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Confront and Conceal: Obama's Secret Wars and Surprising Use of American Power Hardcover – June 5, 2012

4.4 out of 5 stars 83 customer reviews

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Editorial Reviews

Review

"A must-read for policy wonks and a good primer on how American power works beyond our borders." --Kirkus

"Penetrating history of the presiden'ts effort to grapple with a world in flux..." --New York Times 

"Sanger is one of the leading national security reporters in the United States, and this astonishingly revealing insider's account of the Obama administration's foreign policy process is a triumph of the genre.'' --Foreign Affairs

"Meticulously reported, immensely readable..." --The Washington Post

About the Author

DAVID E. SANGER is the chief Washington correspondent for the New York Times and bestselling author of The Inheritance. He has been a member of two teams that won the Pulitzer Prize and has received numerous awards for coverage of the presidency and national security policy. He also teaches national security policy at Harvard’s Kennedy School of Government.
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Product Details

  • Hardcover: 496 pages
  • Publisher: Crown; First Edition edition (June 5, 2012)
  • Language: English
  • ISBN-10: 0307718026
  • ISBN-13: 978-0307718020
  • Product Dimensions: 6.4 x 1.7 x 9.5 inches
  • Shipping Weight: 1.7 pounds
  • Average Customer Review: 4.4 out of 5 stars  See all reviews (83 customer reviews)
  • Amazon Best Sellers Rank: #605,723 in Books (See Top 100 in Books)

Customer Reviews

Top Customer Reviews

Format: Hardcover
Piggybacking on GW Bush's earlier forays into cyber warfare, President Obama, in lieu of having to launch (or having to prevent Israel from launching) a full-scaled air attack, elected to launch instead, a joint cyber attack with Israel on the centrifuges at Iran's Natanz nuclear plant. In retrospect, it can be seen that Obama's motive for pulling Israel into a highly secret cyber project was designed primarily to dissuade our closest Middle East Ally, from launching its own unilateral (but what would have probably been a highly destabilizing) military attack against Iran's nuclear facilities. This well-written book goes into such scary detail about the whole enterprise, that like John McCain in his recent call for a Special Prosecutor to investigate the matter, I too wondered how a New York Times Reporter could get access to so many intricate details of such a closely held national security secret?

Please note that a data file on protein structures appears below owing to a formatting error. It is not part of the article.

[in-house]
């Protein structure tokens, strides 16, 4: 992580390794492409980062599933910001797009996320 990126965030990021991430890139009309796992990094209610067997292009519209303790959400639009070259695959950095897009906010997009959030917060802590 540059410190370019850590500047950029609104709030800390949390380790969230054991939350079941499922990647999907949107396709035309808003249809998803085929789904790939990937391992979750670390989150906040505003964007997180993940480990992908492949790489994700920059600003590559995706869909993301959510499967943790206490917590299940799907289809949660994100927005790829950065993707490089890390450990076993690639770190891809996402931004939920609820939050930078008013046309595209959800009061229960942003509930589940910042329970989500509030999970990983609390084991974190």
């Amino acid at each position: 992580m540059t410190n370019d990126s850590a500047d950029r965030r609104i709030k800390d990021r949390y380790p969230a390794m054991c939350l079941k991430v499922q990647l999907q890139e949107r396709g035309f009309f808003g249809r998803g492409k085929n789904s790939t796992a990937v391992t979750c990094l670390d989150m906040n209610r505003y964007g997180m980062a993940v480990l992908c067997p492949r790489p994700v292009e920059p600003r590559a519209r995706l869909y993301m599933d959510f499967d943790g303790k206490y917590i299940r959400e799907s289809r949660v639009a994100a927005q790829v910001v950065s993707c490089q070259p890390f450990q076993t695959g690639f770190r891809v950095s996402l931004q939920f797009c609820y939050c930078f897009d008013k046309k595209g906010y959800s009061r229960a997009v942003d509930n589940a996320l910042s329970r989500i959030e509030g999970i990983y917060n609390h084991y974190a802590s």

Here is a rough summary of the most interesting part of the book in my view: the author's description of how a Bush initiated project called "Olympic Games," unfolded and got played out under Obama's direction:

Following up on previous efforts to surreptitiously install faulty parts into Iran's German made computer systems and power supplies, General James Cartwright, of the U.S. strategic command, convinced President GW Bush that launching a cyber penetration effort could be at least as effective as the stratagem of trying to introduce faulty parts. Bush bought into Cartwright's idea, which outlined a way of gaining access to the Natanz plant's industrial computer controls by the innocent introduction via a thumb drive of a small bit of "sleeper" code called a "beacon.
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Format: Hardcover Verified Purchase